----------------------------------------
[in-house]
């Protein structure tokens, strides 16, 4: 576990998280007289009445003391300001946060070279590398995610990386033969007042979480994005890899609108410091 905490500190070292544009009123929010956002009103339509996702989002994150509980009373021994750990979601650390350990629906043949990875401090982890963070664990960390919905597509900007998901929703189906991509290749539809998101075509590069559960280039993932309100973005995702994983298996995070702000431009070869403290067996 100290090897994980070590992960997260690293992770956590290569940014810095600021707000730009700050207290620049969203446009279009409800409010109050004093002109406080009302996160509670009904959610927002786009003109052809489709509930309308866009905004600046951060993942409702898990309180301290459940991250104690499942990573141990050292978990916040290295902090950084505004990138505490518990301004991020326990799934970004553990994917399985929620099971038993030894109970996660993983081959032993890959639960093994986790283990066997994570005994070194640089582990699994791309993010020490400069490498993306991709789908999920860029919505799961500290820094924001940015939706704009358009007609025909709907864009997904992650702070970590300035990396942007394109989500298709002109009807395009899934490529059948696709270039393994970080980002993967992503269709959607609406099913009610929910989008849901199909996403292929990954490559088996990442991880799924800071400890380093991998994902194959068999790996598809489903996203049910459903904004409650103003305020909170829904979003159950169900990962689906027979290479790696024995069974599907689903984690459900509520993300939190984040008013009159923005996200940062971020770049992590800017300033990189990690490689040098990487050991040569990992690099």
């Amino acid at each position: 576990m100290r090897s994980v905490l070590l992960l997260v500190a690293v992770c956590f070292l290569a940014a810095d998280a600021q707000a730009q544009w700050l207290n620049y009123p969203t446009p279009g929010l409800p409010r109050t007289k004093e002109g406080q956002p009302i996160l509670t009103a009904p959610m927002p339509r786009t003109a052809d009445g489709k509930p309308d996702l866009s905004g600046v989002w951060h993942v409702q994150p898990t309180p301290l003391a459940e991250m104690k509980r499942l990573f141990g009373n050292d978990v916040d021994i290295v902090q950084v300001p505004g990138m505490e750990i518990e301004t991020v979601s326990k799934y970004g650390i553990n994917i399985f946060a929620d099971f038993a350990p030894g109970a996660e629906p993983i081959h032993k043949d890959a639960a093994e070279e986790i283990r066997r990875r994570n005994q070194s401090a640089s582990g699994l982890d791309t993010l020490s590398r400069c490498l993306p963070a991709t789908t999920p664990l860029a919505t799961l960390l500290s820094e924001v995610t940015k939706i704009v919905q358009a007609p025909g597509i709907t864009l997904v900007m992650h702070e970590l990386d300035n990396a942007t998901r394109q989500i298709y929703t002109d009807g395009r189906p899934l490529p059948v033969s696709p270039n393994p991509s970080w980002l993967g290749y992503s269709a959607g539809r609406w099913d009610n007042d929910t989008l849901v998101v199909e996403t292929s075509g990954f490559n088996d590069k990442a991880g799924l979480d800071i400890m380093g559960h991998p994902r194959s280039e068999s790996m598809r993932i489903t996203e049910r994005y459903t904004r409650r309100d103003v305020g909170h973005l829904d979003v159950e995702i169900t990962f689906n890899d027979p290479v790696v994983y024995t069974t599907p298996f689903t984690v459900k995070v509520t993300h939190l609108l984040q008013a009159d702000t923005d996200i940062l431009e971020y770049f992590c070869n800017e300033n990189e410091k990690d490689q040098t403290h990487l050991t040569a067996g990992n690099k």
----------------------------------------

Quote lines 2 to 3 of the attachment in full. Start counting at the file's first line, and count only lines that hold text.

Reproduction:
């Protein structure tokens, strides 16, 4: 576990998280007289009445003391300001946060070279590398995610990386033969007042979480994005890899609108410091 905490500190070292544009009123929010956002009103339509996702989002994150509980009373021994750990979601650390350990629906043949990875401090982890963070664990960390919905597509900007998901929703189906991509290749539809998101075509590069559960280039993932309100973005995702994983298996995070702000431009070869403290067996 100290090897994980070590992960997260690293992770956590290569940014810095600021707000730009700050207290620049969203446009279009409800409010109050004093002109406080009302996160509670009904959610927002786009003109052809489709509930309308866009905004600046951060993942409702898990309180301290459940991250104690499942990573141990050292978990916040290295902090950084505004990138505490518990301004991020326990799934970004553990994917399985929620099971038993030894109970996660993983081959032993890959639960093994986790283990066997994570005994070194640089582990699994791309993010020490400069490498993306991709789908999920860029919505799961500290820094924001940015939706704009358009007609025909709907864009997904992650702070970590300035990396942007394109989500298709002109009807395009899934490529059948696709270039393994970080980002993967992503269709959607609406099913009610929910989008849901199909996403292929990954490559088996990442991880799924800071400890380093991998994902194959068999790996598809489903996203049910459903904004409650103003305020909170829904979003159950169900990962689906027979290479790696024995069974599907689903984690459900509520993300939190984040008013009159923005996200940062971020770049992590800017300033990189990690490689040098990487050991040569990992690099």
């Amino acid at each position: 576990m100290r090897s994980v905490l070590l992960l997260v500190a690293v992770c956590f070292l290569a940014a810095d998280a600021q707000a730009q544009w700050l207290n620049y009123p969203t446009p279009g929010l409800p409010r109050t007289k004093e002109g406080q956002p009302i996160l509670t009103a009904p959610m927002p339509r786009t003109a052809d009445g489709k509930p309308d996702l866009s905004g600046v989002w951060h993942v409702q994150p898990t309180p301290l003391a459940e991250m104690k509980r499942l990573f141990g009373n050292d978990v916040d021994i290295v902090q950084v300001p505004g990138m505490e750990i518990e301004t991020v979601s326990k799934y970004g650390i553990n994917i399985f946060a929620d099971f038993a350990p030894g109970a996660e629906p993983i081959h032993k043949d890959a639960a093994e070279e986790i283990r066997r990875r994570n005994q070194s401090a640089s582990g699994l982890d791309t993010l020490s590398r400069c490498l993306p963070a991709t789908t999920p664990l860029a919505t799961l960390l500290s820094e924001v995610t940015k939706i704009v919905q358009a007609p025909g597509i709907t864009l997904v900007m992650h702070e970590l990386d300035n990396a942007t998901r394109q989500i298709y929703t002109d009807g395009r189906p899934l490529p059948v033969s696709p270039n393994p991509s970080w980002l993967g290749y992503s269709a959607g539809r609406w099913d009610n007042d929910t989008l849901v998101v199909e996403t292929s075509g990954f490559n088996d590069k990442a991880g799924l979480d800071i400890m380093g559960h991998p994902r194959s280039e068999s790996m598809r993932i489903t996203e049910r994005y459903t904004r409650r309100d103003v305020g909170h973005l829904d979003v159950e995702i169900t990962f689906n890899d027979p290479v790696v994983y024995t069974t599907p298996f689903t984690v459900k995070v509520t993300h939190l609108l984040q008013a009159d702000t923005d996200i940062l431009e971020y770049f992590c070869n800017e300033n990189e410091k990690d490689q040098t403290h990487l050991t040569a067996g990992n690099k």